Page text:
bad server////////////////////////24

    wrong food///////////////////19

    room temp.///////////////15

    no parking//////////////14

    cold food/////////9

    bad table////////8














  • Statistical Tools of Six Sigma (Cont.)*Cause-and-Effect Diagram for the Long Wait Problem (Fig. 8.8)

    2009 South-Western, a division of Cengage Learning

  • Statistical Tools of Six Sigma (Cont.)Statistical Process Control- Allows firms to:visually monitor process performancecompare the performance to desired levels or standardstake corrective action Firms:gather process performance datacreate control charts to monitor process variabilitythen collect sample measurements of the process over time and plot on charts.

    2009 South-Western, a division of Cengage Learning

  • Statistical Tools of Six Sigma (Cont.)Statistical Process Control (Cont.) Natural variations: expected and random (cant control)Assignable variations: have a specific cause (can control)Variable data: continuous, (e.g., weight)Attribute data: indicate some attribute such as color & satisfaction, or beauty.

  • Statistical Tools of Six Sigma (Cont.)Statistical Process Control (Cont.)

    Variable Control Charts (2 types):x-bar chart: tracks central tendency of sample meansR-chart: tracks sample rangesSteps:Gather data when the process is in control.Calculate the mean & the range for each sample.Calculate the overall mean and average range of all the samples. Use the x-means to calculate the upper & lower control limits.Use the means & control limits to construct x-bar and R control charts.Collect samples over time and plot.

    2009 South-Western, a division of Cengage Learning

  • Statistical Tools of Six Sigma (Cont.)Statistical Process Control (Cont.)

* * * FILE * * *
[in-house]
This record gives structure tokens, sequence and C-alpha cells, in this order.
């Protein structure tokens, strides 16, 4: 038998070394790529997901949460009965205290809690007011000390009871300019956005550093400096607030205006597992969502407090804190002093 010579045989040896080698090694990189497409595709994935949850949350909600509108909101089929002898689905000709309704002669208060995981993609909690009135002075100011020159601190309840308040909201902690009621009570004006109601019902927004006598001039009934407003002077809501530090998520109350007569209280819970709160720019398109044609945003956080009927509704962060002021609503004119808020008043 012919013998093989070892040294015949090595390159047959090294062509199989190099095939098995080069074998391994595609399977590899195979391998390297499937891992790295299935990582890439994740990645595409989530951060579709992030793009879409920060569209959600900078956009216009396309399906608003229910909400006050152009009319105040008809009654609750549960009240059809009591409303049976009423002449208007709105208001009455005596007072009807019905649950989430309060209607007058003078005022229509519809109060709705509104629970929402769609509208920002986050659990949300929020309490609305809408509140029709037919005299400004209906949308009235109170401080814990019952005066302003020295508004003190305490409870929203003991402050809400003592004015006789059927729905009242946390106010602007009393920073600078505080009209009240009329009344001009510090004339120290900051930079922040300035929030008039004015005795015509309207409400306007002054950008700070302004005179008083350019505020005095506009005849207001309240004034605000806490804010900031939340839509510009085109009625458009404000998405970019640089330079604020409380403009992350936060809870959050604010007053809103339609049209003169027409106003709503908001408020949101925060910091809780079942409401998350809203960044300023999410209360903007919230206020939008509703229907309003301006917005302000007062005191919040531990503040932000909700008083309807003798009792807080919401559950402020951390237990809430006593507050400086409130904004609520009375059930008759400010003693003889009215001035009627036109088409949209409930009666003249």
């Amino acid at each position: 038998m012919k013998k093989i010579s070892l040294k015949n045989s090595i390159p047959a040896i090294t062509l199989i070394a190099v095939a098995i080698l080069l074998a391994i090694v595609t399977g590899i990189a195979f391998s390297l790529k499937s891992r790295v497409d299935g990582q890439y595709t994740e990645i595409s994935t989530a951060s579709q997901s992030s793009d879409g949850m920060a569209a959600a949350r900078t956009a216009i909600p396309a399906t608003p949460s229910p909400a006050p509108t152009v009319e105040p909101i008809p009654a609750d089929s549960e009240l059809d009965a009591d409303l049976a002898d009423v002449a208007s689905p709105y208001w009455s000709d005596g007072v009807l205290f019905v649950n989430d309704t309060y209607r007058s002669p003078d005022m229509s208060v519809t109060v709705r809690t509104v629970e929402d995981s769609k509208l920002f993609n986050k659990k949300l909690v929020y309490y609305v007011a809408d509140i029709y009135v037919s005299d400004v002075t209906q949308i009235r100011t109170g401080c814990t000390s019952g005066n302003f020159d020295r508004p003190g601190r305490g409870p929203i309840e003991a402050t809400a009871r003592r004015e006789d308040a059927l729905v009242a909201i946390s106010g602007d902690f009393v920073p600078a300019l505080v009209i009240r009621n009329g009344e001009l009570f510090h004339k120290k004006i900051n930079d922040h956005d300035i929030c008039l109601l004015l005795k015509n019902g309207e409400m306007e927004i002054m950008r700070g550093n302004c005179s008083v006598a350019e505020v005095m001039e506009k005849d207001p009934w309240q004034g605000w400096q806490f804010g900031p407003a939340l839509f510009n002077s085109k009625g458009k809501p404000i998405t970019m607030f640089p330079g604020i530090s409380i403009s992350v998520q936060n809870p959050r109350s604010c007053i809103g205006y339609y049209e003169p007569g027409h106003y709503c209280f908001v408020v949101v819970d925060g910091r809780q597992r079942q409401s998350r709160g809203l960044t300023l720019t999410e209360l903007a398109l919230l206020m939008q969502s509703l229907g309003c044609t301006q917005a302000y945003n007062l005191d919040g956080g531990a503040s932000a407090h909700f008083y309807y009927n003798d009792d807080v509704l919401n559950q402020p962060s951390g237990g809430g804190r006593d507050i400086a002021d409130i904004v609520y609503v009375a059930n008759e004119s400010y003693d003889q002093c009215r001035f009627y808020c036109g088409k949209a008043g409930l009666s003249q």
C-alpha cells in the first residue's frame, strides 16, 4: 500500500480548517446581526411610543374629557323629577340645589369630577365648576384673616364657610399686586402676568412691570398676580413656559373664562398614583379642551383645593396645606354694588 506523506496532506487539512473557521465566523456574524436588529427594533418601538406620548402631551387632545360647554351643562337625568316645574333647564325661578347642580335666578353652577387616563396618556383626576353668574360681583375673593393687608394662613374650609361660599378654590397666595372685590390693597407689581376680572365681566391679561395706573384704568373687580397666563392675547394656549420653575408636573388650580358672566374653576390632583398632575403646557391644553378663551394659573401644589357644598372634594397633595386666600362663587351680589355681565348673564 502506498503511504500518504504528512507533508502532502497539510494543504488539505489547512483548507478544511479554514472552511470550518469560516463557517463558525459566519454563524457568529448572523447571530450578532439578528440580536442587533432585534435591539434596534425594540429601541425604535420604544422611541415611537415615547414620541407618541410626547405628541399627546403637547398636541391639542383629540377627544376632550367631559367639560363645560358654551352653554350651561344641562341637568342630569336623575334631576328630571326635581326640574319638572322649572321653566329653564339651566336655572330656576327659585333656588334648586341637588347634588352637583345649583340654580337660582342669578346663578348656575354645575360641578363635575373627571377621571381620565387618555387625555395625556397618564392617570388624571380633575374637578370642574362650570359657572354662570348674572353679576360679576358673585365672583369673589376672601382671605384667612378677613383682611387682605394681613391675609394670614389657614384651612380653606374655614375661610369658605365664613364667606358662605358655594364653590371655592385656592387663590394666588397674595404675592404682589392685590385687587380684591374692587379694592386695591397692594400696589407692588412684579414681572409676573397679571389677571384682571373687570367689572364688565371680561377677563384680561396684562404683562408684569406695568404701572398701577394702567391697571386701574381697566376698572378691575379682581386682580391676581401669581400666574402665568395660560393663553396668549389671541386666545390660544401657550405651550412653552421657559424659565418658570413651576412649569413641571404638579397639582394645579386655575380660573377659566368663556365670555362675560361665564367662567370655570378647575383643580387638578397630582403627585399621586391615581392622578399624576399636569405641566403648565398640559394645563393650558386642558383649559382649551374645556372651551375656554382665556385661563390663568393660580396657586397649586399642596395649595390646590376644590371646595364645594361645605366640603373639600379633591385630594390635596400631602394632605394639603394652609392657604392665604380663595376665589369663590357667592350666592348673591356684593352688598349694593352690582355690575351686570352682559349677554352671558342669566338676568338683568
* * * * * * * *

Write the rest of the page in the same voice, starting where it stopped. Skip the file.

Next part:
2009 South-Western, a division of Cengage Learning

  • Statistical Tools of Six Sigma (Cont.)Statistical Process Control (Cont.) chart for the Hayley Girl Soup Co. (Figure 8.9)

    2009 South-Western, a division of Cengage Learning




































    xbar chart




  • Statistical Tools of Six Sigma (Cont.)Process CapabilityThe current process variation & future changes can be monitored using a process capability index, Cpk. Cpk is the ratio of the desired process variation to the actual process variation. The process must be under control (only natural variations)Cpk = 1.0 - process is capable of producing within the control limits 99.73 percent of the time. Cpk > 1.0 - even fewer defects. Cpk < 1.0 - process may be incapable of producing within control limits.

    Cpk=Smallest difference between UCL or LCL & center line3

    2009 South-Western, a division of Cengage Learning

  • Statistical Tools of Six Sigma (Cont.)Acceptance SamplingWhen shipments are received from suppliers, samples are taken and measured against the quality acceptance standard. Shipment is assumed to have the same quality.Sampling is less time-consuming than testing every unit but can result in errors.

    Producers risk- A buyer rejects a shipment of good quality units because the sample quality level did not meet standards (type-I error).

    Consumers risk- Buyer accepts a shipment of poor-quality units because the sample falsely provides a positive answer (type-II error).